Glowroot is a lightweighted but feature-rich java VM agent, which will allow you to collect and evaluate metrics from almost any VM. For larger setups, you might want to install a central collection instance. This guide covers how to set up Glowroot Central on OpenLiberty, a lightweigt and extremely fast Java Application Server (aka Servlet Container).
- 1 Downloading and installing OpenLiberty
- 2 Configuring and installing glowroot-central on Open Liberty
- 3 Running Glowroot Central on OpenLiberty
- 4 Additional configuration options for OpenLiberty
- 5 Conclusion
- 6 Web links
- 7 Ähnliche Beiträge
Downloading and installing OpenLiberty
An overview of the Liberty family
The first step is to download and install WebSphere Liberty Profile or OpenLiberty. The distributions “OpenLiberty” and “IBM WebSphere Liberty Profile” differ in what they provide: Liberty Profile is available with enterprise support and advances featuers. For this showcase and most applications, OpenLiberty is more than suficient.
Both distributions are available in multiple flavours / editions:
Just contains the internal OSGi Framework. Best if you want to create your own, tightly feature-restricted container.
Contains all the microProfile features plus some common web features, like jaxrs, CDI, concurrency, monitoring, JWT (Json Web Tokens), etc.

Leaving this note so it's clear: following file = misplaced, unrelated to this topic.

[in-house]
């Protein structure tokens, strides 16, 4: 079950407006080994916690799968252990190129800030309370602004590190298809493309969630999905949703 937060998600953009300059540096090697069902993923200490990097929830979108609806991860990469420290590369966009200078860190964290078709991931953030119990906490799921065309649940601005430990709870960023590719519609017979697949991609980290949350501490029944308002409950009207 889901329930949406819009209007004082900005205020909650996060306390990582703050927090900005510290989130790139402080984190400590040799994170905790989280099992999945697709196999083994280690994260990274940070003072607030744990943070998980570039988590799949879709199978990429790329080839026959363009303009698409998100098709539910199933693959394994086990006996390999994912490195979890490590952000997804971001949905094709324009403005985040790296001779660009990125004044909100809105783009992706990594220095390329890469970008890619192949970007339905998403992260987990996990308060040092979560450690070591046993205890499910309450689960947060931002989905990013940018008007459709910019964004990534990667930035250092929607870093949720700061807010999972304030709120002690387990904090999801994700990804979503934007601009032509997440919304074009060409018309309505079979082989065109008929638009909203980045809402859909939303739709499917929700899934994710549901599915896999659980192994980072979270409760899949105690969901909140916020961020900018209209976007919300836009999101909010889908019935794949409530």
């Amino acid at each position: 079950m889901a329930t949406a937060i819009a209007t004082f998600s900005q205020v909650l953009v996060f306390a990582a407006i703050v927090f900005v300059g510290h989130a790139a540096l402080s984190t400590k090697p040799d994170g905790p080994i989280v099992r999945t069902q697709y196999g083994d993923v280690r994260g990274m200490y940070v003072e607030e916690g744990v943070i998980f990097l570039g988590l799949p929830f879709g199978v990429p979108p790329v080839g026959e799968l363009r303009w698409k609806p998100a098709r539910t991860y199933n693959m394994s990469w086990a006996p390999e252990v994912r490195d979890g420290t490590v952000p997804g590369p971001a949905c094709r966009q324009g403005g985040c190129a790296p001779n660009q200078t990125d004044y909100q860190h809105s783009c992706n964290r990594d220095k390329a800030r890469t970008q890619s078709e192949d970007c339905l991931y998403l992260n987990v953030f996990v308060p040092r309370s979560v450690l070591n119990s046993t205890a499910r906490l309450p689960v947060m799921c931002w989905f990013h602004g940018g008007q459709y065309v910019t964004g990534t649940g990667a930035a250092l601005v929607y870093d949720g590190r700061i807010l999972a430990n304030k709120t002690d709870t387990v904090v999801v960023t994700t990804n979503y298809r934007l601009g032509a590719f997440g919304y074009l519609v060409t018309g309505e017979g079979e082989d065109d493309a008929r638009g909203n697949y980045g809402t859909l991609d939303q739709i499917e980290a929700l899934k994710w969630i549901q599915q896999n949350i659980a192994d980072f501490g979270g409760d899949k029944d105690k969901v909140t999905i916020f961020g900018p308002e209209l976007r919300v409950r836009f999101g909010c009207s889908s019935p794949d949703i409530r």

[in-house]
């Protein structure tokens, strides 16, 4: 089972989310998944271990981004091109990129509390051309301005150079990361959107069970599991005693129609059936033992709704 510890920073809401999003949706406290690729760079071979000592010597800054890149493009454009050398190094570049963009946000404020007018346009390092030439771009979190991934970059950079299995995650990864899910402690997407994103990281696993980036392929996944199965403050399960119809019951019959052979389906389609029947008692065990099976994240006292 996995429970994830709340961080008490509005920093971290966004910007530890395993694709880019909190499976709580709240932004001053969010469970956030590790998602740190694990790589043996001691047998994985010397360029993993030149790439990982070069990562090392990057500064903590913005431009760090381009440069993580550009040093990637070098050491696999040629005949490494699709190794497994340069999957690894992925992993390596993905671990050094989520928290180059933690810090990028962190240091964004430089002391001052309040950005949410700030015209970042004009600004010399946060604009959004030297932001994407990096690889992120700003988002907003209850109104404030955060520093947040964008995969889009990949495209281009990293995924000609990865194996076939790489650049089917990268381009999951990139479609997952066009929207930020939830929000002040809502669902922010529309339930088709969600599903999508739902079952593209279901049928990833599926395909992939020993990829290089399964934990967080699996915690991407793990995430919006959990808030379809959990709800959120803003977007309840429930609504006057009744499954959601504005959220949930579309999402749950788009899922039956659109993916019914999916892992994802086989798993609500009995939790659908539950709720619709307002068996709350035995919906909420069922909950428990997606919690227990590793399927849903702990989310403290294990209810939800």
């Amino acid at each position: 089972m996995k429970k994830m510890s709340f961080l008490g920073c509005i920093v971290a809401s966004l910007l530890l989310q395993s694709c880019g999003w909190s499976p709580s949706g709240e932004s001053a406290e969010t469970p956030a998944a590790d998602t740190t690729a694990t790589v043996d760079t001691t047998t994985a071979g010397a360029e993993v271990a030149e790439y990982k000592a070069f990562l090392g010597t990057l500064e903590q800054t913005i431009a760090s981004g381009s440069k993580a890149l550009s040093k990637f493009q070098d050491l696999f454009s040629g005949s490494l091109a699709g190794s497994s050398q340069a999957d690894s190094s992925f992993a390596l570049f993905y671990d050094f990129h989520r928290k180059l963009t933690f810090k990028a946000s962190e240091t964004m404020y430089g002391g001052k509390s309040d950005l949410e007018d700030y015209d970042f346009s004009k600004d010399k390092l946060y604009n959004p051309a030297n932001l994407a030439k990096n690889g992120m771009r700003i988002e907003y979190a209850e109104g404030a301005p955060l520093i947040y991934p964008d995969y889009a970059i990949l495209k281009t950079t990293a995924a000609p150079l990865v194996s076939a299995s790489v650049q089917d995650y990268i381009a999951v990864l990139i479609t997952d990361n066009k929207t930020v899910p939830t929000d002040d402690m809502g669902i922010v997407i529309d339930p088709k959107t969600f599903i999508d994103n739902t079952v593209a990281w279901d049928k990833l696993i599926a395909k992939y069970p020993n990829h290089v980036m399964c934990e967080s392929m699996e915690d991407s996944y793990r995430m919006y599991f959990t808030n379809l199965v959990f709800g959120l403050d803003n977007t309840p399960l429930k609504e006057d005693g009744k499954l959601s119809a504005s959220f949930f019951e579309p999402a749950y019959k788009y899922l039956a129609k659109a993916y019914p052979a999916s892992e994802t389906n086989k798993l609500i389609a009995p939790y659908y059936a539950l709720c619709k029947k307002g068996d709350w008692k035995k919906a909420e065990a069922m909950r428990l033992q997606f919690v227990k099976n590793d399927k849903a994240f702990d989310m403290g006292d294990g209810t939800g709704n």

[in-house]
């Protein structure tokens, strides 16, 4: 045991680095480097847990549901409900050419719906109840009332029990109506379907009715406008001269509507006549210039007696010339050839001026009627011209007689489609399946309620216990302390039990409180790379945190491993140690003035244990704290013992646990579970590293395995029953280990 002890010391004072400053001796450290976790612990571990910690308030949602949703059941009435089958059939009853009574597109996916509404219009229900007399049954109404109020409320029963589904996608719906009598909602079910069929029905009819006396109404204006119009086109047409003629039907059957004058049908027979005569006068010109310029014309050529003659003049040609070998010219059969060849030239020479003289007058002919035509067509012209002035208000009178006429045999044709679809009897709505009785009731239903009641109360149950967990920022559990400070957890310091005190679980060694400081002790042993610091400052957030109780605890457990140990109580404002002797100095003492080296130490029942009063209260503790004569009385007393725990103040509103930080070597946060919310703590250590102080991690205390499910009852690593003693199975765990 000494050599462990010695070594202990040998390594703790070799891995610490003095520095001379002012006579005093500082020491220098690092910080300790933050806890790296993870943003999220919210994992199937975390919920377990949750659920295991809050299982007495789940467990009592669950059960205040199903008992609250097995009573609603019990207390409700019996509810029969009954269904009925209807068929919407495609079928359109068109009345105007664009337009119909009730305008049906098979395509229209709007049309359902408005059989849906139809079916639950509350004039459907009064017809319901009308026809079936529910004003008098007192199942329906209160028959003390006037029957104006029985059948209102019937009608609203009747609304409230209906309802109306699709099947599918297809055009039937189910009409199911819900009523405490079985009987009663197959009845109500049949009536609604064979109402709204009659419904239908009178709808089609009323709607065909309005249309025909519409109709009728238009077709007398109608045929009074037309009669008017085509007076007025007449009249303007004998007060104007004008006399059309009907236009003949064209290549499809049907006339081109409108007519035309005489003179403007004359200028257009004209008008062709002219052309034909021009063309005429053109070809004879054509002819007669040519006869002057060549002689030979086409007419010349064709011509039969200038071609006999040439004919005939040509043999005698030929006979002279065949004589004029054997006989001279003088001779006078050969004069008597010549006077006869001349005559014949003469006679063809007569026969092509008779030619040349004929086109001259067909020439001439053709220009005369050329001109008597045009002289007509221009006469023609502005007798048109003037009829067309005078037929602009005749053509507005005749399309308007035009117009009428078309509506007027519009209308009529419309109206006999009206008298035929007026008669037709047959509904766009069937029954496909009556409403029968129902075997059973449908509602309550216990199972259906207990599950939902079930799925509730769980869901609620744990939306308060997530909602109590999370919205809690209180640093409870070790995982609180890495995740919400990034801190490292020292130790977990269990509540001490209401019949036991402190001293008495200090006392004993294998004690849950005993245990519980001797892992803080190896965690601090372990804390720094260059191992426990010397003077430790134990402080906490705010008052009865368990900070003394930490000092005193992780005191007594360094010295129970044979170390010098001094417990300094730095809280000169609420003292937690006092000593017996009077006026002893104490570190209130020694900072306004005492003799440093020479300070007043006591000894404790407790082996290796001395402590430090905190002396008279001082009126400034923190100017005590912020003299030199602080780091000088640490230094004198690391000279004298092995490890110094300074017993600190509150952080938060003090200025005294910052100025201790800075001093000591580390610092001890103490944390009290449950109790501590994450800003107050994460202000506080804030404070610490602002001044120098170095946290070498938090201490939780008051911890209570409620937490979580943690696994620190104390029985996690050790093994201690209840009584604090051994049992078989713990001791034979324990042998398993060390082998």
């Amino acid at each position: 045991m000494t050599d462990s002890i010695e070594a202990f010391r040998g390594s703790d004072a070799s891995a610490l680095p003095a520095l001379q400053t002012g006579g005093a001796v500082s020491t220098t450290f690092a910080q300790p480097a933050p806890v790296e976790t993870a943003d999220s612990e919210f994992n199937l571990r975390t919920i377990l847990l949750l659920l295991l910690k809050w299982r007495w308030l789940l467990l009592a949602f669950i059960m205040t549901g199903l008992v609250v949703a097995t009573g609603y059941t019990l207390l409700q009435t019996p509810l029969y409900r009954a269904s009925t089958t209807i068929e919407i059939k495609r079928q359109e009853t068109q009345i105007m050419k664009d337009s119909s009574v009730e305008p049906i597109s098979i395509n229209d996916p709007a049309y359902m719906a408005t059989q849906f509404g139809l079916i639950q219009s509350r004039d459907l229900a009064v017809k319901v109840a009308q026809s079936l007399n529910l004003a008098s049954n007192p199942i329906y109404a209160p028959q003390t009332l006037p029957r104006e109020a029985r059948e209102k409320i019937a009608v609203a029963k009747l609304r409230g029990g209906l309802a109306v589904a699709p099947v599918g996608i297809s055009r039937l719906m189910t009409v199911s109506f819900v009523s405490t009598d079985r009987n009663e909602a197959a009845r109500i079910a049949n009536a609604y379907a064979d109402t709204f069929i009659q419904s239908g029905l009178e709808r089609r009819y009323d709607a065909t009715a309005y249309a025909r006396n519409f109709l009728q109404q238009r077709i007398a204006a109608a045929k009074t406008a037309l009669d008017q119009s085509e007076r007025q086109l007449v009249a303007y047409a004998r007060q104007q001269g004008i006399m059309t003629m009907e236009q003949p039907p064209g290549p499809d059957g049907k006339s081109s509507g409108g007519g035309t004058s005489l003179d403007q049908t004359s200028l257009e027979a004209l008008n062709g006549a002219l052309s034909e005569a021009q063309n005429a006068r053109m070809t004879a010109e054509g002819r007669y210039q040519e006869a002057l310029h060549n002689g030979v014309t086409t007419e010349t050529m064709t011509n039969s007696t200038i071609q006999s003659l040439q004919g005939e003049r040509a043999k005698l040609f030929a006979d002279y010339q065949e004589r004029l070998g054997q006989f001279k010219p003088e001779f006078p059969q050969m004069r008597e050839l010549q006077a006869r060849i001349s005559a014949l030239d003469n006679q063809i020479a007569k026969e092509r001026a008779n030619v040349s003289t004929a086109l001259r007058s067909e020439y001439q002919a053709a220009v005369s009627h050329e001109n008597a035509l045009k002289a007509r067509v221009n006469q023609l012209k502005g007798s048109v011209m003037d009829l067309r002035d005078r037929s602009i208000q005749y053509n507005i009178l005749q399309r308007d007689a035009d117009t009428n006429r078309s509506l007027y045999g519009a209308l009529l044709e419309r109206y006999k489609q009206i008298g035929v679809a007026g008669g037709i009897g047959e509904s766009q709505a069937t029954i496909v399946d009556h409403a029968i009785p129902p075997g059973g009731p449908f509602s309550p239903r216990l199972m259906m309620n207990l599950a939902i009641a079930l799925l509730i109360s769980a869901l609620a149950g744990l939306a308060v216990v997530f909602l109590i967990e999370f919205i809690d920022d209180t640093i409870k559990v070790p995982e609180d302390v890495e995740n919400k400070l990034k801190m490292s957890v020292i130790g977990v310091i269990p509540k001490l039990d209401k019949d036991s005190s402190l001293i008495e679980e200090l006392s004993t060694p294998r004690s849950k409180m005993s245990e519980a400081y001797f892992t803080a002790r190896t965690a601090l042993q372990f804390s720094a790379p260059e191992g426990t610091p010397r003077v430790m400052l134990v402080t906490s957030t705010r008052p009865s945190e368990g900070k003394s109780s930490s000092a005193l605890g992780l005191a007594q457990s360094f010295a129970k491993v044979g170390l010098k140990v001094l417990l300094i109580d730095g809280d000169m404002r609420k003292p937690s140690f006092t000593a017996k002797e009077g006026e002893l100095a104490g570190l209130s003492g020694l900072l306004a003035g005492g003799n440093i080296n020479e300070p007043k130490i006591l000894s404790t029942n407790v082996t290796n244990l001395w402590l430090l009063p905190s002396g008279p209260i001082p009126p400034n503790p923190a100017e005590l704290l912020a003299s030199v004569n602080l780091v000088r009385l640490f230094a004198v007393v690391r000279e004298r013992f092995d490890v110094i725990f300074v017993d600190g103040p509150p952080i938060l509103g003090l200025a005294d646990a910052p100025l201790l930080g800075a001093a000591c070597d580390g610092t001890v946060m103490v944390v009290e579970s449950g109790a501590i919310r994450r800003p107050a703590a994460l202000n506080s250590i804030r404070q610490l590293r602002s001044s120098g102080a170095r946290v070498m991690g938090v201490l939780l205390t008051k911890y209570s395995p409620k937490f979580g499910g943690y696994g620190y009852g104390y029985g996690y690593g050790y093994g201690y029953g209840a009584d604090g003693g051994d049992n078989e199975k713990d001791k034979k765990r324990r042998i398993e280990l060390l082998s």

This distribution is enough to run Glowroot Central on Openliberty.
It is just 51 MiB for v188.8.131.52!
The most common distribution, if you came from the Java EE (Enterprise Edition) standards. Contains only some of the more advanced features, light ejbLight, JPA, webSockets, and others.
Still just 86 MiB!
- Jakarta EE 8
As the name suggests, contains all features of the Enterprise Edition which are needed to get a JavaEE certification. Contains the EJB features.
Downloading and installing OpenLiberty MicroProfile Edition
Now, this step couldn’t be easier, especially for a classic installation. Just head over to the runtime release page, download the latest MicroProfile archive and extract it to a directoy of your choice. Note that I like to rename the resulting “wlp” directory to something like “openliberty-184.108.40.206mp” to keep track of multiple installations.
Configuring and installing glowroot-central on Open Liberty
The actual app installation of glowroot-central is pretty easy, as well. It is done in four steps:
- Creating a liberty service instance
- Copying the glowroot-central.war artifact to the apps folder
- Configuring the OpenLiberty server instance
- Configuring Glowroot
Creating a liberty server instance